Every time we eat a plate of oysters or mussels at a restaurant, what happens to the shell waste? They go straight into landfill. But clever Aussie, Simon Branigan had an idea to redirect shells from landfill, by collecting the shells from seafood wholesalers and restaurants to rebuild lost ecosystems in our oceans.
The shell waste is collected by Geelong Disabled People Industries, then stored and cured for 6-months before being placed back into the ocean along with oyster larvae to grow new shellfish reef habitats.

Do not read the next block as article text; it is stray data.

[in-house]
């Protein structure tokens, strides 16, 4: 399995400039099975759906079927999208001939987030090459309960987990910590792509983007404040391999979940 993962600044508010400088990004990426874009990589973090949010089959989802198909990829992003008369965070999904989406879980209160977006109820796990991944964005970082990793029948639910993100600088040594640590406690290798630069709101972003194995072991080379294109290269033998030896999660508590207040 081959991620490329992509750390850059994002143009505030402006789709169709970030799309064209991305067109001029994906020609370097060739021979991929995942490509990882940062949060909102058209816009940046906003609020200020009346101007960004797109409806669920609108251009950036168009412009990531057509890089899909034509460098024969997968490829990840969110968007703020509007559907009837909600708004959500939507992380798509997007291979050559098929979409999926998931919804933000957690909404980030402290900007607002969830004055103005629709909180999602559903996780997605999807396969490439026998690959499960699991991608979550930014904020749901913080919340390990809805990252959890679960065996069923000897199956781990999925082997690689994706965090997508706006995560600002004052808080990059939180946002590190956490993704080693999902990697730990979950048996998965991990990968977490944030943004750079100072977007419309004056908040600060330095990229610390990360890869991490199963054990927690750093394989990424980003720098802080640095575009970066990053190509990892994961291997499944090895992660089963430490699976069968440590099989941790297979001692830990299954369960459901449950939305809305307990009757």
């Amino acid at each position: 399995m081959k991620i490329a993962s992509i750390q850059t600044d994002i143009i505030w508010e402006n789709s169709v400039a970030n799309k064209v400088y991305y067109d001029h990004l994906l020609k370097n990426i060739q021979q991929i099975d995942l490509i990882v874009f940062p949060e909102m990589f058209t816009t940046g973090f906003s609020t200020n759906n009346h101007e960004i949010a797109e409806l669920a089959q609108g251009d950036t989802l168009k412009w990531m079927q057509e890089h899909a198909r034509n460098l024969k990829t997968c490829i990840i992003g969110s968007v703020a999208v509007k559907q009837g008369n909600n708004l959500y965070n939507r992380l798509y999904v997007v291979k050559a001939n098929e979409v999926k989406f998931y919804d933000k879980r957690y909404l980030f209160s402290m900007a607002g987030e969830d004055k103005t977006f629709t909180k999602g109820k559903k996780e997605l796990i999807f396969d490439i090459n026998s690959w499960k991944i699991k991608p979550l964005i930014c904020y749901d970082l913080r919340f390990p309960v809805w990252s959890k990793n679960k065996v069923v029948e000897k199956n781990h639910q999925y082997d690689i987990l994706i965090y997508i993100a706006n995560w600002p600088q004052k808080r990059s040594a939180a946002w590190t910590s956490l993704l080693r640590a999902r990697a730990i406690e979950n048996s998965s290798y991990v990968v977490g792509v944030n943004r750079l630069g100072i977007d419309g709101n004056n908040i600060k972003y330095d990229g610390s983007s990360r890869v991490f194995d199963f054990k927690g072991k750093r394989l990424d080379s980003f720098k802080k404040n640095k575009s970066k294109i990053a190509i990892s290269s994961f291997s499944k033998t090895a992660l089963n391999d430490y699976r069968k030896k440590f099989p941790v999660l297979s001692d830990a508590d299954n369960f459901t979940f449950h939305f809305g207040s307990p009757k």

It’s still early days, but Simon and his team have recycled more than 275 tonnes of shells for reef, repairing damage from the past and protecting coastlines from future coastal erosion. Shuck Don’t Chuck is now starting projects in Hong Kong and around Australia. Simon’s goal is to restore Australian reefs by 30% and take them off the threatened species list. Well done Simon and The Nature Conservancy Australia!